It’s the height of winter and you’ve just made some delicious, hearty turkey gravy. You’re not sure what to do with it now that Thanksgiving is over. You could just throw it away, but that would be a shame. It would also be kind of gross considering how much time you spent cooking your feast for the holiday! Why not freeze it?
Can you freeze gravy?
Heck ya, you can freeze gravy!!!! You know, I’m sure there’s a few of you out there that are thinking “But won’t it get all icy if I freeze my gravy?” The answer is no. It will still be just as tasty!
It doesn’t matter if you’re trying to freeze:
- Chocolate gravy
- cornmeal gravy
- redeye ham gravy
- redeye roast beef gravy
- tomatoes gravy
- sawmill gravy
- shrimp gravy
- cream gravy
- salt pork and milk gravy
- chicken gravy
- hamburger gravy
- or chili gravy
You can freeze it all and it’s always going to be delicious! To be fair though, it will never be as good as fresh gravy, But honestly who’s got the time! Interestingly enough, by the way, All these gravies are real! Try em’ out!
So, Yes, you can freeze gravy and it’s still going to taste delicious. You have a lot of questions about this process right now that I can’t answer for you because there are so many different types of gravies out there. And the truth is, while they can all be frozen, some might fair better than others.
That being said, I can offer up some generic advice about freezing gravy properly.
Let the gravy cool down to room temperature.
Pour the gravy into a freezer-safe container with an airtight lid and be sure to leave about one inch of space at the top. This is so that it doesn’t expand too much during freezing, which can make a huge mess! The key here is to freeze the gravy in smaller batches if you’ve got a ton leftover.
This way when you’re ready to eat some fresh meatloaf, or shrimp ring, all you have to do is defrost whatever frozen portions are leftover from making previous meals – just pour them onto your hot meatloaf and eat as usual.
Just remember that gravies are an emulsion, when they freeze, the ingredients tend to separate out from each other. That’s not a huge concern as the act of warming it up and giving it a quick stir is usually more than enough to rejoin the combination.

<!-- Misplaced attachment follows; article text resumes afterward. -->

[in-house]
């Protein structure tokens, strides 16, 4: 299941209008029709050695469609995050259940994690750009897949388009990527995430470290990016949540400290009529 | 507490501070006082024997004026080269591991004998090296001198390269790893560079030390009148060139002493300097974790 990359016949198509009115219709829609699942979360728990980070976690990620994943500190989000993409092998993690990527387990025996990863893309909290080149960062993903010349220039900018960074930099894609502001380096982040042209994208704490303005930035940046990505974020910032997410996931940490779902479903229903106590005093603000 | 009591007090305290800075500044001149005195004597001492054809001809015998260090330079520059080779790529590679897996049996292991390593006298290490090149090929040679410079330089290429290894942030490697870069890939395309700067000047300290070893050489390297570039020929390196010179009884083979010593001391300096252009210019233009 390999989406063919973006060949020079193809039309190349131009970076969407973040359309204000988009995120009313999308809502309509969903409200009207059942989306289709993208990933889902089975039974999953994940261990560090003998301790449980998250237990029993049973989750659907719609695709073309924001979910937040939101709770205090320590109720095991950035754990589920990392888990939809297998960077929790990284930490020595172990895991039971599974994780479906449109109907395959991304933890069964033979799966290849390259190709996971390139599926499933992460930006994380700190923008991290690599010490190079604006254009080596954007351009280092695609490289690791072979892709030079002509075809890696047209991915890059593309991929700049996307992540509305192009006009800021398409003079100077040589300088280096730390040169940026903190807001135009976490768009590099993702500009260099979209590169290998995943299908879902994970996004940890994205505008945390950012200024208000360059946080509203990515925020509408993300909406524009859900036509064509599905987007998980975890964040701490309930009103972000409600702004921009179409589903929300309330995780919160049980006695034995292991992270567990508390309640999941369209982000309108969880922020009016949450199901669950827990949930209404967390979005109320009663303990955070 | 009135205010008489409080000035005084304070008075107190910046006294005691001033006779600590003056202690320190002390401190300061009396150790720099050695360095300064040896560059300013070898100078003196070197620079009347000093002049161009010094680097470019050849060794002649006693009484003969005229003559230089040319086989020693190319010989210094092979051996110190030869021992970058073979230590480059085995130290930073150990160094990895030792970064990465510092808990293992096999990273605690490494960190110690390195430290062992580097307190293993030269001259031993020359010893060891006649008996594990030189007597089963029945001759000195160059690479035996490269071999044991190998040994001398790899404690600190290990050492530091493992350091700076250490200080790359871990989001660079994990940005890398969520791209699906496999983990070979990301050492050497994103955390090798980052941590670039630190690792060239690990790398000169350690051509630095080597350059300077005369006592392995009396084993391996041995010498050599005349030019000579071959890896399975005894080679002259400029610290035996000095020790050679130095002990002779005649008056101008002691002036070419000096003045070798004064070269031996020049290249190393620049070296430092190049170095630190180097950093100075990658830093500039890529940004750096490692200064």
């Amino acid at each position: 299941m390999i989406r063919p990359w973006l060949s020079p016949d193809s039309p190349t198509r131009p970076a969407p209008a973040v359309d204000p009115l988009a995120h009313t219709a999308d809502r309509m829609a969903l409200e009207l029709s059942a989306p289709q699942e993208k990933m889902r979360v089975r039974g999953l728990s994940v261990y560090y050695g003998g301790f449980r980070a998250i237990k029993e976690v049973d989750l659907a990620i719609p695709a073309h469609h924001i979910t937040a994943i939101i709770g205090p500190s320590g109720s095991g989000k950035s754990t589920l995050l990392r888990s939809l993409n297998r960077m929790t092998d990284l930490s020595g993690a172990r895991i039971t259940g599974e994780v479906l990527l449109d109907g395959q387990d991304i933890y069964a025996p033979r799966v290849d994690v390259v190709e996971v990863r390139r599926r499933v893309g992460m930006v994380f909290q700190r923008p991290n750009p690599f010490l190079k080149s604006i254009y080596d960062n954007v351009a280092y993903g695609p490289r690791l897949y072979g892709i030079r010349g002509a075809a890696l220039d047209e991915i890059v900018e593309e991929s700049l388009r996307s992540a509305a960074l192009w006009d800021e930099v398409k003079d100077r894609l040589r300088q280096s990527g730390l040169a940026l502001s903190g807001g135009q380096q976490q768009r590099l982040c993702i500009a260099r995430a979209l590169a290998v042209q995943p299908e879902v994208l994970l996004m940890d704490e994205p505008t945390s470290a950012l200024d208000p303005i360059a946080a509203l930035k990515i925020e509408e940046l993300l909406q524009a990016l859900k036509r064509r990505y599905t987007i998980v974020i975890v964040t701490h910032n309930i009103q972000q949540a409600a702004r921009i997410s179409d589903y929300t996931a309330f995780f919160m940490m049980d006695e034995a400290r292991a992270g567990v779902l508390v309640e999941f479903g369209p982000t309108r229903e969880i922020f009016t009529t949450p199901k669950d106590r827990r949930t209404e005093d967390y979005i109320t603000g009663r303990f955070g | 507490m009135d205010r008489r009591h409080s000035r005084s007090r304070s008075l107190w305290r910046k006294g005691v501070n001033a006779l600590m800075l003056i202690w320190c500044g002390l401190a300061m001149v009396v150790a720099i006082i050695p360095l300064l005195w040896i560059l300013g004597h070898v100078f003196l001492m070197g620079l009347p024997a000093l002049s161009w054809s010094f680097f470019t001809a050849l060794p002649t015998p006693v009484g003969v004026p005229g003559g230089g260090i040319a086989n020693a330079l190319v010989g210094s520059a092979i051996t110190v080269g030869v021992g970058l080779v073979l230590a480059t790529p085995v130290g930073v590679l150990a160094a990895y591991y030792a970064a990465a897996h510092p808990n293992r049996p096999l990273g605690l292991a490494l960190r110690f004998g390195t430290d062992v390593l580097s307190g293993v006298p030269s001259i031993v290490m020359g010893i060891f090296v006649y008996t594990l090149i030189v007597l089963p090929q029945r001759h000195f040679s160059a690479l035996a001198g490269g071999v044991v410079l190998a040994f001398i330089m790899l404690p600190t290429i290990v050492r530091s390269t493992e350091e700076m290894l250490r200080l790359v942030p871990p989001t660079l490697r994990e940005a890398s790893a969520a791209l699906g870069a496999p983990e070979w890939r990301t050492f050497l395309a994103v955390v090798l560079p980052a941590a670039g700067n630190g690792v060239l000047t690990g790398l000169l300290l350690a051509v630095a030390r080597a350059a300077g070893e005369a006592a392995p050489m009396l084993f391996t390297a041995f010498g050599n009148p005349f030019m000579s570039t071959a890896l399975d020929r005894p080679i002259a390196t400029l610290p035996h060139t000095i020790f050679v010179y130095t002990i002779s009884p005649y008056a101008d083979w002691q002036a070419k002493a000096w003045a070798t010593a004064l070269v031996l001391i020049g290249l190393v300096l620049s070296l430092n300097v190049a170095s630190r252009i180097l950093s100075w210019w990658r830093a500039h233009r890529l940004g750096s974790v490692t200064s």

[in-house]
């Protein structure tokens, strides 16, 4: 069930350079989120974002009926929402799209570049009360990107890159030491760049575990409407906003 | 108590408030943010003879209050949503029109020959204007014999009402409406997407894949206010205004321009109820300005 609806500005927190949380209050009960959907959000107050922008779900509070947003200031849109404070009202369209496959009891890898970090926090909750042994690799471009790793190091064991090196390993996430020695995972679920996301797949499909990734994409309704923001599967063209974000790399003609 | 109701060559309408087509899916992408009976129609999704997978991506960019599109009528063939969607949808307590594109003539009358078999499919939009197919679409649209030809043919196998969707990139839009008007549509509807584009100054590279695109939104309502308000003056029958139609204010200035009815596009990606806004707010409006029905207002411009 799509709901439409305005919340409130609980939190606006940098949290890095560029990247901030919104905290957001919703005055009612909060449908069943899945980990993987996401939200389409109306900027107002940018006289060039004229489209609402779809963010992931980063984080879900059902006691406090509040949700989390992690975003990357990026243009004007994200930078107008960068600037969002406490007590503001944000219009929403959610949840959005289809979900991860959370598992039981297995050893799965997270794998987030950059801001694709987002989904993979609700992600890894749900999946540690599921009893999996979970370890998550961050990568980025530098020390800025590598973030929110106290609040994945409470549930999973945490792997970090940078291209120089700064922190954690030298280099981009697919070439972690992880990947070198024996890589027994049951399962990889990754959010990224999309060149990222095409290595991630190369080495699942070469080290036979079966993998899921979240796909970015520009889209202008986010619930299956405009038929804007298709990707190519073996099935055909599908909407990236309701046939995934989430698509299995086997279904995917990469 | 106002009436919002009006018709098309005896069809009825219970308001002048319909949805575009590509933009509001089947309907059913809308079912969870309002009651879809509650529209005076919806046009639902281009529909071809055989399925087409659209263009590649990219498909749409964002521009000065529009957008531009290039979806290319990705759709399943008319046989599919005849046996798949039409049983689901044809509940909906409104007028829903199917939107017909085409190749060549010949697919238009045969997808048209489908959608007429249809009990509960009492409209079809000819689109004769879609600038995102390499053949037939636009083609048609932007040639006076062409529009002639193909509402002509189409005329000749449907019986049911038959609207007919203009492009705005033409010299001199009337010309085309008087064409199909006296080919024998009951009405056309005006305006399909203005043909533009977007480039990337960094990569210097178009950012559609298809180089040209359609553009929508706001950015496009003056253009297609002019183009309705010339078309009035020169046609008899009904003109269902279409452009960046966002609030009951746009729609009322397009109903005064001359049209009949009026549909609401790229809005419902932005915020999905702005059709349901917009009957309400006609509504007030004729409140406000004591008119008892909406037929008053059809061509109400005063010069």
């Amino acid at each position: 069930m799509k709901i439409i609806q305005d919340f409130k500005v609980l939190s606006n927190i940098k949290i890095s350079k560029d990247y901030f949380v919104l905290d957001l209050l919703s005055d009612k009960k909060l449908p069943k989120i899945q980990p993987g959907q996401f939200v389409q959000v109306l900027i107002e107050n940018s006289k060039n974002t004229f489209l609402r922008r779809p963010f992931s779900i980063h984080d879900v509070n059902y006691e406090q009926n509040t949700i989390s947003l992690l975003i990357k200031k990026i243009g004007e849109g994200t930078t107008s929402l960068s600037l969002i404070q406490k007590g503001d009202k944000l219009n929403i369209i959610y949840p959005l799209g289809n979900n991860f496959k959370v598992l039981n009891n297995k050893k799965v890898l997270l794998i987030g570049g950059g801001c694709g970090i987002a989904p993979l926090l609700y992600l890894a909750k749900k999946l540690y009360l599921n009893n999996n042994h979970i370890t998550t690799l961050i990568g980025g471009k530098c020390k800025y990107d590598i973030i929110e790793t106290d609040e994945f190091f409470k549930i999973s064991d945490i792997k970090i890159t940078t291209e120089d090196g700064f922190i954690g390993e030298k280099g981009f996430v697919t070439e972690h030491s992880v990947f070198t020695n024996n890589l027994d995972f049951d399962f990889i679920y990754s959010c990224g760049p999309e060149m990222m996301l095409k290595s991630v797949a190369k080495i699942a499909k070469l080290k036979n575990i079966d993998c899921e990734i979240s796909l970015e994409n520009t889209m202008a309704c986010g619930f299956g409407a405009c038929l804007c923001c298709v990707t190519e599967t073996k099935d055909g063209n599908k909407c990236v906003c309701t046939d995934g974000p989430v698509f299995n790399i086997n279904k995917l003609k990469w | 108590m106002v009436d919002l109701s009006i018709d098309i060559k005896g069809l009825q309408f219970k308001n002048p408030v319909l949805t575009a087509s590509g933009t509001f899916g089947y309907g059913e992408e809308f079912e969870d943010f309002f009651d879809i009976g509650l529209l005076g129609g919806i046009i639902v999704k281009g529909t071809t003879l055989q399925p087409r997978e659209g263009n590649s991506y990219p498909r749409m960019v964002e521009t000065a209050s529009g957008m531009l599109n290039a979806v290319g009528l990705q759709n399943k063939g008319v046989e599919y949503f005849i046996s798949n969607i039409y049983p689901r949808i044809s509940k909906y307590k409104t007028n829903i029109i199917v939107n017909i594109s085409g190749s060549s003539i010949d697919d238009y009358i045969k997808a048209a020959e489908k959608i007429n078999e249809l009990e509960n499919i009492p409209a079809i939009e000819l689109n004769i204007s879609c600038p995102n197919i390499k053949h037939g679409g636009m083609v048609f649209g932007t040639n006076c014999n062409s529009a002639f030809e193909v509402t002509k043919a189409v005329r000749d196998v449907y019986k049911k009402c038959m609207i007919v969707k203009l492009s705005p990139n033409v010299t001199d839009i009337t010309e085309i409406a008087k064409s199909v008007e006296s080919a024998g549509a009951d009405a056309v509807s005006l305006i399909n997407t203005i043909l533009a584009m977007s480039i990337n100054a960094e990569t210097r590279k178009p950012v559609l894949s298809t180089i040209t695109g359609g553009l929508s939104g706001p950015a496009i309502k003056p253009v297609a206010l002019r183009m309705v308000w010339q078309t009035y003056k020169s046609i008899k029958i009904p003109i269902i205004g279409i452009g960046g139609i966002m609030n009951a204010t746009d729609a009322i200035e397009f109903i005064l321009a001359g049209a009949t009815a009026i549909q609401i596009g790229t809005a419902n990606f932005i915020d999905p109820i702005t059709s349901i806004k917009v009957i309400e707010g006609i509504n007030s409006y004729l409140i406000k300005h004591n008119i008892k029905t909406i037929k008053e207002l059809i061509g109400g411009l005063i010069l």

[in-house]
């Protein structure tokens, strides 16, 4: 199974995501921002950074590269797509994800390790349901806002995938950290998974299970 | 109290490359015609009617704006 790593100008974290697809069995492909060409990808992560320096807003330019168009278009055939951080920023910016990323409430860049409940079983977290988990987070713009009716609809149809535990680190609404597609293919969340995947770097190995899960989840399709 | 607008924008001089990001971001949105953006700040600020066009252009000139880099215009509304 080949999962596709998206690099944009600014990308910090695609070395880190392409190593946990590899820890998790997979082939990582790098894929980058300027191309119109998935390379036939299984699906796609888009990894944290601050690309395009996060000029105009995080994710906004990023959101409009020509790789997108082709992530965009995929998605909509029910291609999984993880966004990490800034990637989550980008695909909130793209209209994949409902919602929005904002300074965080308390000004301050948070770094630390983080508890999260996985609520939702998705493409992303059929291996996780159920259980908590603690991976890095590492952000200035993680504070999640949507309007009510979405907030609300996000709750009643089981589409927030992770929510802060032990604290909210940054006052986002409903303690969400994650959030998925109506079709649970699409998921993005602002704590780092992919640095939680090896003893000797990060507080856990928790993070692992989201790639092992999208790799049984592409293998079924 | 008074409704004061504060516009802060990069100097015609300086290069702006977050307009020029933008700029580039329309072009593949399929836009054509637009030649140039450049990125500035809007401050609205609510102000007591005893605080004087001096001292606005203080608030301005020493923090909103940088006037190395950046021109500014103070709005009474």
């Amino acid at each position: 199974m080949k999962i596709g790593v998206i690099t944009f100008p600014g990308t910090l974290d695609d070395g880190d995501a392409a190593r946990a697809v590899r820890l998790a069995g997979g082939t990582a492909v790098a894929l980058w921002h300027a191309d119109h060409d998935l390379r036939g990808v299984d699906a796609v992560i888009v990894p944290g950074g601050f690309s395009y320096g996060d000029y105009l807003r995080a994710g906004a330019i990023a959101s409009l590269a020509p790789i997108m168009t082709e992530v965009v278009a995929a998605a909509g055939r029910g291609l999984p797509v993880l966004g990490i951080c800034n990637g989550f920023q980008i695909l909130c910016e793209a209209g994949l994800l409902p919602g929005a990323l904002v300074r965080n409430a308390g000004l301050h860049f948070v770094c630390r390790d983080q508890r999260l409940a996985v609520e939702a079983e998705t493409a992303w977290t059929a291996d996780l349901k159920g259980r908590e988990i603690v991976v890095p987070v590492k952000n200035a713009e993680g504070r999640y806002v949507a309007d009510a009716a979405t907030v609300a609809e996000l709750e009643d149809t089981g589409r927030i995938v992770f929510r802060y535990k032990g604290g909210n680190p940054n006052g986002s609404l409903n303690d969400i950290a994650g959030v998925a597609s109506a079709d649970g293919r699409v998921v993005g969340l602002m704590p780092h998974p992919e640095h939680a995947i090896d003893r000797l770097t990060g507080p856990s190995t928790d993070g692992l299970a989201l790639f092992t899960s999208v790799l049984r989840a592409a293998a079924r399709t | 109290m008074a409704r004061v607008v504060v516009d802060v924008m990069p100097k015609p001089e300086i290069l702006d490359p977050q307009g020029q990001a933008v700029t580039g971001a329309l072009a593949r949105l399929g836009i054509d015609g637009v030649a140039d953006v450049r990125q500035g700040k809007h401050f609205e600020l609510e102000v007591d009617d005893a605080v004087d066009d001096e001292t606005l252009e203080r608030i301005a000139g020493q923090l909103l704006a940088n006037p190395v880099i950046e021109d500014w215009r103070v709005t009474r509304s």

If not, you can always give them a good shake in a gravy shaker bottle. If you don’t have one, you can always pick one up here, or just use anything that can close up. Just remember to burp it after a bit of shaking!
How long will frozen gravy last?
Now, how long does frozen gravy last? Well, it’s hard to say because so many things factor into its shelf life. What was the temperature of your freezer when you put it in there? Is the container airtight or could anything seep in from outside sources (like a leaky bag)?
The good news is that most frozen gravies will be safe to eat for about 12-18 months as long as they’re kept at a consistent low enough temperature where bacteria can’t grow easily. Its preferred to keep them at the bottom of the freezer (or back if it’s not a chest freezer) so they don’t hit warm air every time the freezer door is opened a little too long.
What’s the proper way to defrost/thaw frozen gravy?
By cooking it! Gravy is heavy stuff and it freezes really solid. Leaving it to thaw at room temperature long enough to be useable would be giving bacteria way too much time to set up camp. The best way to thaw it is in a pot of water and then bring the liquid back up to temperature over medium heat.
You can also just take the thing out of the bag (if it’s even in one) and plop it directly onto a small sauce pack on low heat. Let it melt a bit and cover the bottom and then slowly increase the heat a bit. This will prevent burning. Also, stir often and well, use a fork to help break up the block of frozen gravy.
Is there anything special you need for freezing gravy?
A freezer! And containers that are airtight or have leak-proof lids with no holes so nothing can seep in from outside sources (like a bag). It’s also recommended that you store your frozen gravy at the bottom of the freezer, on one side if possible to avoid bumping into warm areas every time the door is opened too wide.
Finally, be sure not to forget about how long your gravy has been in the freezer. Label each container with the date and time you froze it, as well as when to use by.